Yes; the Objective-C method syntax is like this for a couple of reasons; one of these is so that it is clear what the parameters you are specifying are. For example, if you are adding an object to an
NSMutableArray at a certain index, you would do it using the method:
- (void)insertObject:(id)anObject atIndex:(NSUInteger)index;
This method is called
insertObject:atIndex: and it is clear that an object is being inserted at a specified index.
In practice, adding a string "Hello, World!" at index 5 of an
array would be called as follows:
NSString *obj = @"Hello, World!";
int index = 5;
[array insertObject:obj atIndex:index];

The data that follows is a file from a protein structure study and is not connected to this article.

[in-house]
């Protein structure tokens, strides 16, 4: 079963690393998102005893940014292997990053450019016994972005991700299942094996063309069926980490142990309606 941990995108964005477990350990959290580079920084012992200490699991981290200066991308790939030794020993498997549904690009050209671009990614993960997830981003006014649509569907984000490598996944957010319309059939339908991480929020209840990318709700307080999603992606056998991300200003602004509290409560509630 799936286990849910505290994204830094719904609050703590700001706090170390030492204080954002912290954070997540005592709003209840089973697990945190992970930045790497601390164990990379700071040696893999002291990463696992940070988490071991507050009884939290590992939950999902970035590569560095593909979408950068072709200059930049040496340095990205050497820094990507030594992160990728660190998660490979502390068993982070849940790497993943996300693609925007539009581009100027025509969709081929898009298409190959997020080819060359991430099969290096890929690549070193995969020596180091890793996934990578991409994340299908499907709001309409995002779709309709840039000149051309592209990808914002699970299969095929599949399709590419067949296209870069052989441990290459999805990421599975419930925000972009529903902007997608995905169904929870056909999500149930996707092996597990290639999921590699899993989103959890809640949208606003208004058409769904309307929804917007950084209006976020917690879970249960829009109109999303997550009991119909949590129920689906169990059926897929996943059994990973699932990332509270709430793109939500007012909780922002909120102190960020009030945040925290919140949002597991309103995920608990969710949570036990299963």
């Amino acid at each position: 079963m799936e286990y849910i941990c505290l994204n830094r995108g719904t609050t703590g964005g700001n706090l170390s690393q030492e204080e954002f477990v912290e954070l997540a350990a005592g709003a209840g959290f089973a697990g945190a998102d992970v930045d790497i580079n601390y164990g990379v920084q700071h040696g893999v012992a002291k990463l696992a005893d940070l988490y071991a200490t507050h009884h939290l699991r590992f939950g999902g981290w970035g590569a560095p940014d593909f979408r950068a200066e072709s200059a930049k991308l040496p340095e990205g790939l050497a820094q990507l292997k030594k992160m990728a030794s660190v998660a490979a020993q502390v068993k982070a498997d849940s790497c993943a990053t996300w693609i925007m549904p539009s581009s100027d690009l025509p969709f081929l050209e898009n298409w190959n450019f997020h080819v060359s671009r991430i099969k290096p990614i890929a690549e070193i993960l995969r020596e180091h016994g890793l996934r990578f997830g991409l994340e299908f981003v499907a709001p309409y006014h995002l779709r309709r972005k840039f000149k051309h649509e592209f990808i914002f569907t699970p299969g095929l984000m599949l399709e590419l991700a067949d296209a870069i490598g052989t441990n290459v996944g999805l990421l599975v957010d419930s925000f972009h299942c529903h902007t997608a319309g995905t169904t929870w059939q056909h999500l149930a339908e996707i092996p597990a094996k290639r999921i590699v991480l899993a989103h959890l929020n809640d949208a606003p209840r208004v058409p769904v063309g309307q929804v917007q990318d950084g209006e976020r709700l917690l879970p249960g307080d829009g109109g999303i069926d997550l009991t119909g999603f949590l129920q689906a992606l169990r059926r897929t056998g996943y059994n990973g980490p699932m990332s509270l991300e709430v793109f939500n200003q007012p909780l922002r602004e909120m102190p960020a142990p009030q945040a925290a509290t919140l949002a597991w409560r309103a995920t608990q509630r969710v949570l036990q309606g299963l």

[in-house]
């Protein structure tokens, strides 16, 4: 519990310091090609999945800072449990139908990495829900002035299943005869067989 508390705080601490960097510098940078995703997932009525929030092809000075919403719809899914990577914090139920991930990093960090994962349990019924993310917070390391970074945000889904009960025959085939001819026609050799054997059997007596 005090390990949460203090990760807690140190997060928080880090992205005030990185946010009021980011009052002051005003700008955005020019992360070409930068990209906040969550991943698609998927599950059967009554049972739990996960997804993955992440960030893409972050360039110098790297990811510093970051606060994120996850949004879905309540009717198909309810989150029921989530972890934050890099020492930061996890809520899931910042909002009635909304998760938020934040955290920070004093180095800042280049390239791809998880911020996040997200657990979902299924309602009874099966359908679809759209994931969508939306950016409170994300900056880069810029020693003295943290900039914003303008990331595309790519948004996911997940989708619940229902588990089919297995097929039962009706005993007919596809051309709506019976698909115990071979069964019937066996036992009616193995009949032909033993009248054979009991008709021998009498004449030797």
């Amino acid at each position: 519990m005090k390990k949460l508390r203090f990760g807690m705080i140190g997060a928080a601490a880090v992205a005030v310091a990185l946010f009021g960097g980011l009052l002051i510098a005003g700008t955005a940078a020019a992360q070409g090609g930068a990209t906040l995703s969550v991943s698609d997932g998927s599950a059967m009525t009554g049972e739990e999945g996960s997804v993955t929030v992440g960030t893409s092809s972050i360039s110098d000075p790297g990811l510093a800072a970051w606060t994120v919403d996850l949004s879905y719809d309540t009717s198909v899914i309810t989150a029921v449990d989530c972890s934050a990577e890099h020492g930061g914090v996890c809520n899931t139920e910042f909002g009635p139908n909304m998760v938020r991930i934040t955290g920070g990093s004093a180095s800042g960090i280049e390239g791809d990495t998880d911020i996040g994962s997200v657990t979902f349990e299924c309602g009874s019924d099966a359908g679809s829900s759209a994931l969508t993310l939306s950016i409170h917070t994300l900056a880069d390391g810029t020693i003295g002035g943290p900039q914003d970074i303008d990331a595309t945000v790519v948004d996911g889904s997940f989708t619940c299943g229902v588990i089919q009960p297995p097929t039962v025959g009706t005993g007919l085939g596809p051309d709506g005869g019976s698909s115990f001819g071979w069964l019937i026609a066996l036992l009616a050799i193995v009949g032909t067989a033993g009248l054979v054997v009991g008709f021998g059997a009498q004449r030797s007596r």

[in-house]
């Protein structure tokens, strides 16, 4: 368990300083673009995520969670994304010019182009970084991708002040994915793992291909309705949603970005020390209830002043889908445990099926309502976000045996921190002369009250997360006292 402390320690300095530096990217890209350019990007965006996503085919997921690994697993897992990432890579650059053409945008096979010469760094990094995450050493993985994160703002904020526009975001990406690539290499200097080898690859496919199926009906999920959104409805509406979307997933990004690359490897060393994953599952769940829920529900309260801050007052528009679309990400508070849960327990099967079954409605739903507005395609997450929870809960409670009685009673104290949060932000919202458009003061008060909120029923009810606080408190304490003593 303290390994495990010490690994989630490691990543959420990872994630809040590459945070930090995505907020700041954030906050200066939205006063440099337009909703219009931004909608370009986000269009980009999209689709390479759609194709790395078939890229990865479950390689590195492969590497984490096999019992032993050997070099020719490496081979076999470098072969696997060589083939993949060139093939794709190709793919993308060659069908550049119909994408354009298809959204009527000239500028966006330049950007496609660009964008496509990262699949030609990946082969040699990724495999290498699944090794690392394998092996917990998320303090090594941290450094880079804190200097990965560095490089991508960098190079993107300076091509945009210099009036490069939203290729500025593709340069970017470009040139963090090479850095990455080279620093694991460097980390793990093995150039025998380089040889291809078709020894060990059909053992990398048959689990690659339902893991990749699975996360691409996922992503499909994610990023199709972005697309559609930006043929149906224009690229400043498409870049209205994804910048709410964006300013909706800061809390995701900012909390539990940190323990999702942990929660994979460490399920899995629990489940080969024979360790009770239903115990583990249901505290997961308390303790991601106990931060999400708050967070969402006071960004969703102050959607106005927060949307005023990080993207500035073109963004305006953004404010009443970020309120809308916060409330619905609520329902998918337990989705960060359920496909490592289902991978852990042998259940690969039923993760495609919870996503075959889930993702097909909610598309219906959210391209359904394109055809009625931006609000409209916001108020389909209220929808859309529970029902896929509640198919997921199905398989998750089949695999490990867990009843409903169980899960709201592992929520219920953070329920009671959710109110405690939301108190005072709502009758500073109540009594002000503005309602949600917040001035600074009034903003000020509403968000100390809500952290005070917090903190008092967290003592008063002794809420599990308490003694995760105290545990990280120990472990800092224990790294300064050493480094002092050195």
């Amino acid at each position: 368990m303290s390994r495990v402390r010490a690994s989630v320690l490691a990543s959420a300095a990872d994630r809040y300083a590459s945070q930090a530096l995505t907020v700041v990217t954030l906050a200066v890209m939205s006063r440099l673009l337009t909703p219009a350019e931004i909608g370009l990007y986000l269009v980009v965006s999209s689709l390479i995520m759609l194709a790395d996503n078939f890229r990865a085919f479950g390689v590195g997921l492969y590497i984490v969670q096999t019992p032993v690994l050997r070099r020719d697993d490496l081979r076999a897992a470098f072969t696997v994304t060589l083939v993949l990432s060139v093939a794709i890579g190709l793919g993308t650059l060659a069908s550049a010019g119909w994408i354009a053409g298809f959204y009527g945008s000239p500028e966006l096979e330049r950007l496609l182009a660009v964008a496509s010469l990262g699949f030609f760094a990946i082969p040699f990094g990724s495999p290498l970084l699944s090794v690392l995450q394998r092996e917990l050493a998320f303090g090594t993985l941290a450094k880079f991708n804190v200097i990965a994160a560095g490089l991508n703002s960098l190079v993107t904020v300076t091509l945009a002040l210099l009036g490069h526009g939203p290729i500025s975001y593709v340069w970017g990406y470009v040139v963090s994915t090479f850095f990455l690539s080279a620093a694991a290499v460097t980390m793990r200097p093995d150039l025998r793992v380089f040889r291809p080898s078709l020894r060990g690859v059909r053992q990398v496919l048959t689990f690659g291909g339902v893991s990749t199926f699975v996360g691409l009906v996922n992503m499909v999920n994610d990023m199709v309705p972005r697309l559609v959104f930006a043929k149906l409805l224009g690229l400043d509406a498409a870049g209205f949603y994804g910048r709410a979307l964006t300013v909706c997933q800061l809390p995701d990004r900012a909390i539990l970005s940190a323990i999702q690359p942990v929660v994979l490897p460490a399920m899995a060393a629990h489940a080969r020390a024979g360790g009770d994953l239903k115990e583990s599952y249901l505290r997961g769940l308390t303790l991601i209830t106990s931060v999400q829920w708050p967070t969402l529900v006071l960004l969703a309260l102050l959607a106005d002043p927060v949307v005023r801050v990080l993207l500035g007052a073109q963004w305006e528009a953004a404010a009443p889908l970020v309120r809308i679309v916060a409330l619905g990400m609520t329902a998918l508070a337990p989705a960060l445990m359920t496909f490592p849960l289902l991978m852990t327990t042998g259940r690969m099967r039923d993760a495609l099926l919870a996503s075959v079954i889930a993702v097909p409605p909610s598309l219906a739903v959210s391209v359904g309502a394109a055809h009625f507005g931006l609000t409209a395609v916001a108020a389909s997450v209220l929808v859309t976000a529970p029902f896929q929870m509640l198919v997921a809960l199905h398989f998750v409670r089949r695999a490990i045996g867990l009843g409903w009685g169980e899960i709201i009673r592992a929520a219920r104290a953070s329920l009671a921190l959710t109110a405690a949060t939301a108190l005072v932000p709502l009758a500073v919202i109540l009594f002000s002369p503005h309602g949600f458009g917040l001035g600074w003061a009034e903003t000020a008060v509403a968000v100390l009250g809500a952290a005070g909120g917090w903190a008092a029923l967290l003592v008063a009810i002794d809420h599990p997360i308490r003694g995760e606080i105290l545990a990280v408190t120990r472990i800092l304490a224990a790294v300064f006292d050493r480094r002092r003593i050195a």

This also reduces ambiguity between the order of the method parameters, ensuring that you pass the object parameter first, then the index parameter. This becomes more useful when using functions that take a large number of arguments, and reduces error in passing the arguments.
Furthermore, the method naming convention is such because Objective-C doesn't support overloading; however, if you want to write a method that does the same job, but takes different data-types, this can be accomplished; take, for instance, the
NSNumber class; this has several object creation methods, including:
In a language such as C++, you would simply overload the number method to allow different data types to be passed as the argument; however, in Objective-C, this syntax allows several different variants of the same function to be implemented, by changing the name of the method for each variant of the function.